Not in the clamor of the crowded street, not in the shouts and plaudits of the throng, but in ourselves, are triumph and defeat.--Henry Wadsworth Longfellow

REDIRECT ALERT! (Scroll down past this mess if you're trying to read an archived post. Thanks. No, really, thanks.)

Due to my inability to control my temper and complacently accept continued silliness with not-quite-as-reliable-as-it-ought-to-be Blogger/Blogspot, your beloved Possumblog will now waddle across the Information Dirt Road and park its prehensile tail at http://possumblog.mu.nu.

This site will remain in place as a backup in case Munuvia gets hit by a bus or something, but I don't think they have as much trouble with this as some places do. ::cough::blogspot::cough:: So click here and adjust your links. I apologize for the inconvenience, but it's one of those things.

Friday, October 17, 2003

This morning...

As I was dozing off and on and watching the early news, a story came on about a preliminary hearing for a very public, very volatile military court martial. (I'm not going to mention which one it is, because my following little rant might be taken as detracting from, or making light of, the circumstances of the trial.)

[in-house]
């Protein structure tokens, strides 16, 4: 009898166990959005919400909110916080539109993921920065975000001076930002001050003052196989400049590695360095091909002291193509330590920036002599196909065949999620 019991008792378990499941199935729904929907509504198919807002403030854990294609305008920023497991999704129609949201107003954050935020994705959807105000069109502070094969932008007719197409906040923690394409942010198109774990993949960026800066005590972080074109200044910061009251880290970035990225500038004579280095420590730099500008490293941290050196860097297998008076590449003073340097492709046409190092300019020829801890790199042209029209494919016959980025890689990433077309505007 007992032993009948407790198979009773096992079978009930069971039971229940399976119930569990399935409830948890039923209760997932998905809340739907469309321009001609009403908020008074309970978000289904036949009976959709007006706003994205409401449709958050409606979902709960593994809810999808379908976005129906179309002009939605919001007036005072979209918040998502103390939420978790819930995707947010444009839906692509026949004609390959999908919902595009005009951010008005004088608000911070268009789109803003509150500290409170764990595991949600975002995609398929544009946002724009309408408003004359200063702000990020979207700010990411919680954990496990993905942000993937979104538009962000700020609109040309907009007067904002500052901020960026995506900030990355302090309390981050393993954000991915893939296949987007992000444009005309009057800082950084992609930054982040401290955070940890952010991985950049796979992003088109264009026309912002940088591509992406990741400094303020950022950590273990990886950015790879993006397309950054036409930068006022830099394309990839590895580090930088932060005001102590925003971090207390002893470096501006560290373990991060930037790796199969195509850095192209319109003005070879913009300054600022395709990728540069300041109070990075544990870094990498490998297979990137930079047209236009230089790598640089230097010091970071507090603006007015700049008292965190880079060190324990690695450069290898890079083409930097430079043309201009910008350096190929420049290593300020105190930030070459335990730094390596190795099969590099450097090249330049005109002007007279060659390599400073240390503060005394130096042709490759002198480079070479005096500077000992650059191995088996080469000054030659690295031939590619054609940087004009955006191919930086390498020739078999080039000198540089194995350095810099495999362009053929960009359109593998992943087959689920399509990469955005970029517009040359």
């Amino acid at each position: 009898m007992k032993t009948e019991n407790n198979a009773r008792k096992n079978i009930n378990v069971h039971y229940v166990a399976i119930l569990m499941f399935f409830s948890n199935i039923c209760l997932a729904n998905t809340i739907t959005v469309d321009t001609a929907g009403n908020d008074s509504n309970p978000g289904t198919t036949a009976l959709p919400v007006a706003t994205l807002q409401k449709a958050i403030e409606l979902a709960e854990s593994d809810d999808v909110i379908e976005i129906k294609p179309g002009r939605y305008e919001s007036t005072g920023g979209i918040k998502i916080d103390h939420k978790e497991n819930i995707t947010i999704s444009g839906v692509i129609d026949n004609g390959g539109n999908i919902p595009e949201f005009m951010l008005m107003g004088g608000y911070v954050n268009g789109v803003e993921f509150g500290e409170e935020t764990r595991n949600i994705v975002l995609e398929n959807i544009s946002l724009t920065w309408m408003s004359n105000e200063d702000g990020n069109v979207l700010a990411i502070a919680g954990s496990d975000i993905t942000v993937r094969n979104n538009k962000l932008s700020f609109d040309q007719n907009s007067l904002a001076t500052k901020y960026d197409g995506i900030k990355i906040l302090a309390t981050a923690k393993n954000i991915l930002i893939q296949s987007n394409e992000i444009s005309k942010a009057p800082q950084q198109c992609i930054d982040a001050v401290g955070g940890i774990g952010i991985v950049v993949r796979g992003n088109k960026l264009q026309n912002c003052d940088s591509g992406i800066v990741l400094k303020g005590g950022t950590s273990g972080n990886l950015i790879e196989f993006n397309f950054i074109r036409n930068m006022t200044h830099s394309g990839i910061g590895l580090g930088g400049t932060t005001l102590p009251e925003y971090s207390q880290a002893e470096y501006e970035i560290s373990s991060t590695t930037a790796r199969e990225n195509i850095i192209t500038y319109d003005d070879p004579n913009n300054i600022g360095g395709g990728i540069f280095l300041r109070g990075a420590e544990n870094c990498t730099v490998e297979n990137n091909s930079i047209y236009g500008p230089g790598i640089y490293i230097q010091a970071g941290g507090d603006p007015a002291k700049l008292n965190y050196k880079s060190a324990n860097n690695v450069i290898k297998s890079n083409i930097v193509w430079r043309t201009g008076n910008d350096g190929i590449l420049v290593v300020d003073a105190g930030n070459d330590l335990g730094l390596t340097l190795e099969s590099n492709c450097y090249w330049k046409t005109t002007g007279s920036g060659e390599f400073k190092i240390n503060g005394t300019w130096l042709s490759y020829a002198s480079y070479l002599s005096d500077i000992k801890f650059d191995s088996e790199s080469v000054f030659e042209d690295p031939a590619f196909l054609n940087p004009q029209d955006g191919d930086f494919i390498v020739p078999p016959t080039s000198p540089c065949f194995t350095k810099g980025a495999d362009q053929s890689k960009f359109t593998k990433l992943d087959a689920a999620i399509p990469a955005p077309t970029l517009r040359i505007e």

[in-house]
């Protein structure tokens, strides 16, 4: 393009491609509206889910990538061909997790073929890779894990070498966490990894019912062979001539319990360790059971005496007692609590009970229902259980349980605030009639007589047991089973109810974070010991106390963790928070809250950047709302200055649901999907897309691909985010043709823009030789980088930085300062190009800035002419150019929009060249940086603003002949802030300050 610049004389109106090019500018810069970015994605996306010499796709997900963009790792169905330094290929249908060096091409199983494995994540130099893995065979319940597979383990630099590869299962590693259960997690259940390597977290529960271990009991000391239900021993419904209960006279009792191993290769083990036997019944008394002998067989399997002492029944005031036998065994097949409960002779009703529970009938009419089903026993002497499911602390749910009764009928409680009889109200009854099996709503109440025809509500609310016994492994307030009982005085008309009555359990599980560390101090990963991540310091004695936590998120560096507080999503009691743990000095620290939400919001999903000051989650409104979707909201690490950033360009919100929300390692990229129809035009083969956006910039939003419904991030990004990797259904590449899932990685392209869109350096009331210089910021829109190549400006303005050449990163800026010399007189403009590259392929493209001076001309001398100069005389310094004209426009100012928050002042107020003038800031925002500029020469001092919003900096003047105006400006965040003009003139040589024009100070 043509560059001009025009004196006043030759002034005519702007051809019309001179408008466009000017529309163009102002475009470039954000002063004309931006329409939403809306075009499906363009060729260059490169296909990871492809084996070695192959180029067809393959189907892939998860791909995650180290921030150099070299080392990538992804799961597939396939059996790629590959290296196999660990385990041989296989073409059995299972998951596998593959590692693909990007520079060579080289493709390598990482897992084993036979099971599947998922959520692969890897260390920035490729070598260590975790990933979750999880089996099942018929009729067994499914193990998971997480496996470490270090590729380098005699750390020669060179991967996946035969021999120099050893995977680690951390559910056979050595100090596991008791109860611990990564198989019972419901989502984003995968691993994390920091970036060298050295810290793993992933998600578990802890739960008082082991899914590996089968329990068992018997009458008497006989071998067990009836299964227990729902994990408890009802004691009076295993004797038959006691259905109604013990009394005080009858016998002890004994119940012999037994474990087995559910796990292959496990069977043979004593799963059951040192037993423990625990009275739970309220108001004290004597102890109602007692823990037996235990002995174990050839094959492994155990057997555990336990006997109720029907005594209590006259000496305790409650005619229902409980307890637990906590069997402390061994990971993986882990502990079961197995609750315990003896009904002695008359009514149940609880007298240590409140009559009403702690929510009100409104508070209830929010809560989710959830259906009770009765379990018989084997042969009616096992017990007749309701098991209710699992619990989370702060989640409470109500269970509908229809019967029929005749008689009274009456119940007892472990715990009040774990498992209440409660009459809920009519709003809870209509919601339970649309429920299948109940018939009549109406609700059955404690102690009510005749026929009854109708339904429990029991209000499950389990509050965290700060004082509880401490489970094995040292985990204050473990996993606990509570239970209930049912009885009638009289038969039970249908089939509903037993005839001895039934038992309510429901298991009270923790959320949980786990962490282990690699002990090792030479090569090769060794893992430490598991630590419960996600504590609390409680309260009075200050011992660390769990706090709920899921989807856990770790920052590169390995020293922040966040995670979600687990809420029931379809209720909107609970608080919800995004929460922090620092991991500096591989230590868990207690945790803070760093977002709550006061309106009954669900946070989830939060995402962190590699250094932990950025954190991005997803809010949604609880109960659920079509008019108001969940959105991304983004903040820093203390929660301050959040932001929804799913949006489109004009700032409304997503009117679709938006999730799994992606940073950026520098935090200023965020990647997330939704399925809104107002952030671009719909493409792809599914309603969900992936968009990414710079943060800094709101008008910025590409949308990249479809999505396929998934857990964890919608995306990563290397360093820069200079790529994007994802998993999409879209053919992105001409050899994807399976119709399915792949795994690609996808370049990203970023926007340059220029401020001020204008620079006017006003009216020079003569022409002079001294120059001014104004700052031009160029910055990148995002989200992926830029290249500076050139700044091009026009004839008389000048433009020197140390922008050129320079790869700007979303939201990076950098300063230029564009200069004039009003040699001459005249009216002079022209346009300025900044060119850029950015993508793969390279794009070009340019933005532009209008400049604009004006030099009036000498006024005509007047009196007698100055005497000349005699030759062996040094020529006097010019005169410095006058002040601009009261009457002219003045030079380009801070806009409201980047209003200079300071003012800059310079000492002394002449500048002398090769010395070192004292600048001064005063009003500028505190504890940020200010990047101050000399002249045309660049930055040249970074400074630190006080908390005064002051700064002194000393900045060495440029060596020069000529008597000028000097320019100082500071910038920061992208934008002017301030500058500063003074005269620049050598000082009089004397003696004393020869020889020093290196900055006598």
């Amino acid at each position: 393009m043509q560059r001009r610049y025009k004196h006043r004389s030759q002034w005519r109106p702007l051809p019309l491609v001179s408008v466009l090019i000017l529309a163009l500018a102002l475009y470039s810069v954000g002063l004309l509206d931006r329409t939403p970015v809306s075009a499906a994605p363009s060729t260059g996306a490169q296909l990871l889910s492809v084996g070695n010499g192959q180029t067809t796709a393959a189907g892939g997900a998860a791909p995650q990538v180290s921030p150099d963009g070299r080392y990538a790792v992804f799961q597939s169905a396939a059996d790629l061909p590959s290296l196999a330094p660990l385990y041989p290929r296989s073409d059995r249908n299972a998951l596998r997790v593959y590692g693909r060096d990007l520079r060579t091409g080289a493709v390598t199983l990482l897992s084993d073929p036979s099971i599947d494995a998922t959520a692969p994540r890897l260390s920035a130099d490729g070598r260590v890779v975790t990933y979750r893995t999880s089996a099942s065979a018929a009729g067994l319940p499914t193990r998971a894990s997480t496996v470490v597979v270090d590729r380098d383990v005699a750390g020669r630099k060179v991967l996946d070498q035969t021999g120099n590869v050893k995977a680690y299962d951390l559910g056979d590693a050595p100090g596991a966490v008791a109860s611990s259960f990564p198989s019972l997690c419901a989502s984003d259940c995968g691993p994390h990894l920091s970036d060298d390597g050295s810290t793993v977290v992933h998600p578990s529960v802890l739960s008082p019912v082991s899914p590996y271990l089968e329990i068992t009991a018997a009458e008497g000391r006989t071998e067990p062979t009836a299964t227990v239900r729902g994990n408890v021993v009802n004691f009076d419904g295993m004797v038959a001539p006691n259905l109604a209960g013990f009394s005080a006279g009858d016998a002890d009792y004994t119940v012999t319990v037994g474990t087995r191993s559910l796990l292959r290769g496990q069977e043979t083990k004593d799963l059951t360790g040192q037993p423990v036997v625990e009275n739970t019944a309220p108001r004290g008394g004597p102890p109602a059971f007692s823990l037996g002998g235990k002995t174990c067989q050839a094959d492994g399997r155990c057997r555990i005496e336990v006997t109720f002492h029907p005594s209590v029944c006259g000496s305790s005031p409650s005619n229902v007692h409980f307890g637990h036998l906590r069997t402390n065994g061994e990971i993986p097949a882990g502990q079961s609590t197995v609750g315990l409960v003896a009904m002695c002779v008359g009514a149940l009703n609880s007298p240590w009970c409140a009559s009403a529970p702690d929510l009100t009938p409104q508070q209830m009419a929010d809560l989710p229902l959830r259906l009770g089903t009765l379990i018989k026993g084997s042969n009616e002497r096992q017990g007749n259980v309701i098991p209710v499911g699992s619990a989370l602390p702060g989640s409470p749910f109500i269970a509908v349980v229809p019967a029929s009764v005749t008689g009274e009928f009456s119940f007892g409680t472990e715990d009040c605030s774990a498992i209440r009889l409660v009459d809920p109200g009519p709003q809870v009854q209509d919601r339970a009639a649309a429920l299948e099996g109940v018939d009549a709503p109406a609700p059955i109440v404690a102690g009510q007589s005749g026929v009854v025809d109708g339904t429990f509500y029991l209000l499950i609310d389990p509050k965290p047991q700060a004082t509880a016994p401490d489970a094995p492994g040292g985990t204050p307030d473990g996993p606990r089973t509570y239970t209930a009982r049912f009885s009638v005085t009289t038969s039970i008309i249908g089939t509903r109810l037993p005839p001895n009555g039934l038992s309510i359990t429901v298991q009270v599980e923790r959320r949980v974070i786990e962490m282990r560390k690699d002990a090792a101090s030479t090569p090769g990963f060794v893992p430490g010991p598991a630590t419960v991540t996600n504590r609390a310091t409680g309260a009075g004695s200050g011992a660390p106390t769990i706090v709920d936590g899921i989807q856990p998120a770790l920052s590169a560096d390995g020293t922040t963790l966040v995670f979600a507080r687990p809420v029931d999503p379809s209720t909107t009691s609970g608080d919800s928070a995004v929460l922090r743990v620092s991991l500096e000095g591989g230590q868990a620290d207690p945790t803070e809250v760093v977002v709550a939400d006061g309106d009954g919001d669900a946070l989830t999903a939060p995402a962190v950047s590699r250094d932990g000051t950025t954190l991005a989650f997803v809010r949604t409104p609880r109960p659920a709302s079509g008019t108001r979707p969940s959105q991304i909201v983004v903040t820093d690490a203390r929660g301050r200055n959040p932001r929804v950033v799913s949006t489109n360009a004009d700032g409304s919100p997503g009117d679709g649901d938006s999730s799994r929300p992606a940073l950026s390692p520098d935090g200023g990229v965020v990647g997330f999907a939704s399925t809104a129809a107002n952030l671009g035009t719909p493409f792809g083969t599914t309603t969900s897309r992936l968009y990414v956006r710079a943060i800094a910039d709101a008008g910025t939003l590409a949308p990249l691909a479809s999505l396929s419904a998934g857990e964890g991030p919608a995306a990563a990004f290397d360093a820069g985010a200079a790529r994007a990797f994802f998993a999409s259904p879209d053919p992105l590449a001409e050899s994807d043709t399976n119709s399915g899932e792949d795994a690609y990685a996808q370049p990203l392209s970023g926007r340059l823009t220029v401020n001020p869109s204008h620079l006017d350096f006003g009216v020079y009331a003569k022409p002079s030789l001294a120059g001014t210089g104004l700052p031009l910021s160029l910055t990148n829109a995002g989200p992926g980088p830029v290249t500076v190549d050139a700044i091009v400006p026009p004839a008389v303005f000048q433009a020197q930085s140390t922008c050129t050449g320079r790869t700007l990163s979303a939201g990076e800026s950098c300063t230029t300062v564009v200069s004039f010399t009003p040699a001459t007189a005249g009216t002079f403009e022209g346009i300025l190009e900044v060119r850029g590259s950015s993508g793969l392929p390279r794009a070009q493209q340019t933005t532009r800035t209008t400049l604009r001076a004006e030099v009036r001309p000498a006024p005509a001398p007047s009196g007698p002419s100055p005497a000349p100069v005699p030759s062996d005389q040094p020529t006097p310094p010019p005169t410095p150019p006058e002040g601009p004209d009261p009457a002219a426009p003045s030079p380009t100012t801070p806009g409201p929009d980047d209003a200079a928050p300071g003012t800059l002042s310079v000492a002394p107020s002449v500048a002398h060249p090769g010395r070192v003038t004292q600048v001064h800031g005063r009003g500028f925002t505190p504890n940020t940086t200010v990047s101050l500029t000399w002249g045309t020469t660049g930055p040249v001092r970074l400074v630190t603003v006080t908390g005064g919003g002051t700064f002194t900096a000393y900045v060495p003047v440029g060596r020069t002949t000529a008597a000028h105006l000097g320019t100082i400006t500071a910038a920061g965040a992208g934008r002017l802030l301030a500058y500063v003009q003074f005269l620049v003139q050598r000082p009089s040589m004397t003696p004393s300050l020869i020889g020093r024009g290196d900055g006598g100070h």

Anyway, I woke up enough to see that they were using courtroom artist's drawings, and I was just astounded. There were about three or four images, and every single one looked like it had been drawn by a grade-schooler. They were absolutely the worst courtroom sketches I have ever seen--they looked like they were made for a Saturday Night Live routine.

Drawing from life can be hard, and harder still when the subject won't sit still, and harder still when they could get up and leave any moment, and even harder yet when you're surrounded by people watching what you draw--but good courtroom artists are able to capture with a few strokes the mood of a room, as well as accurately capture the likeness of the subject. It can even be a bit abstract and still convey the necessary information.

You would think that there would be a sufficient number of illustrators out there who could handle this trial without resorting to someone who couldn't draw the little cartoon deer from the Famous Artists School if his life depended on it.

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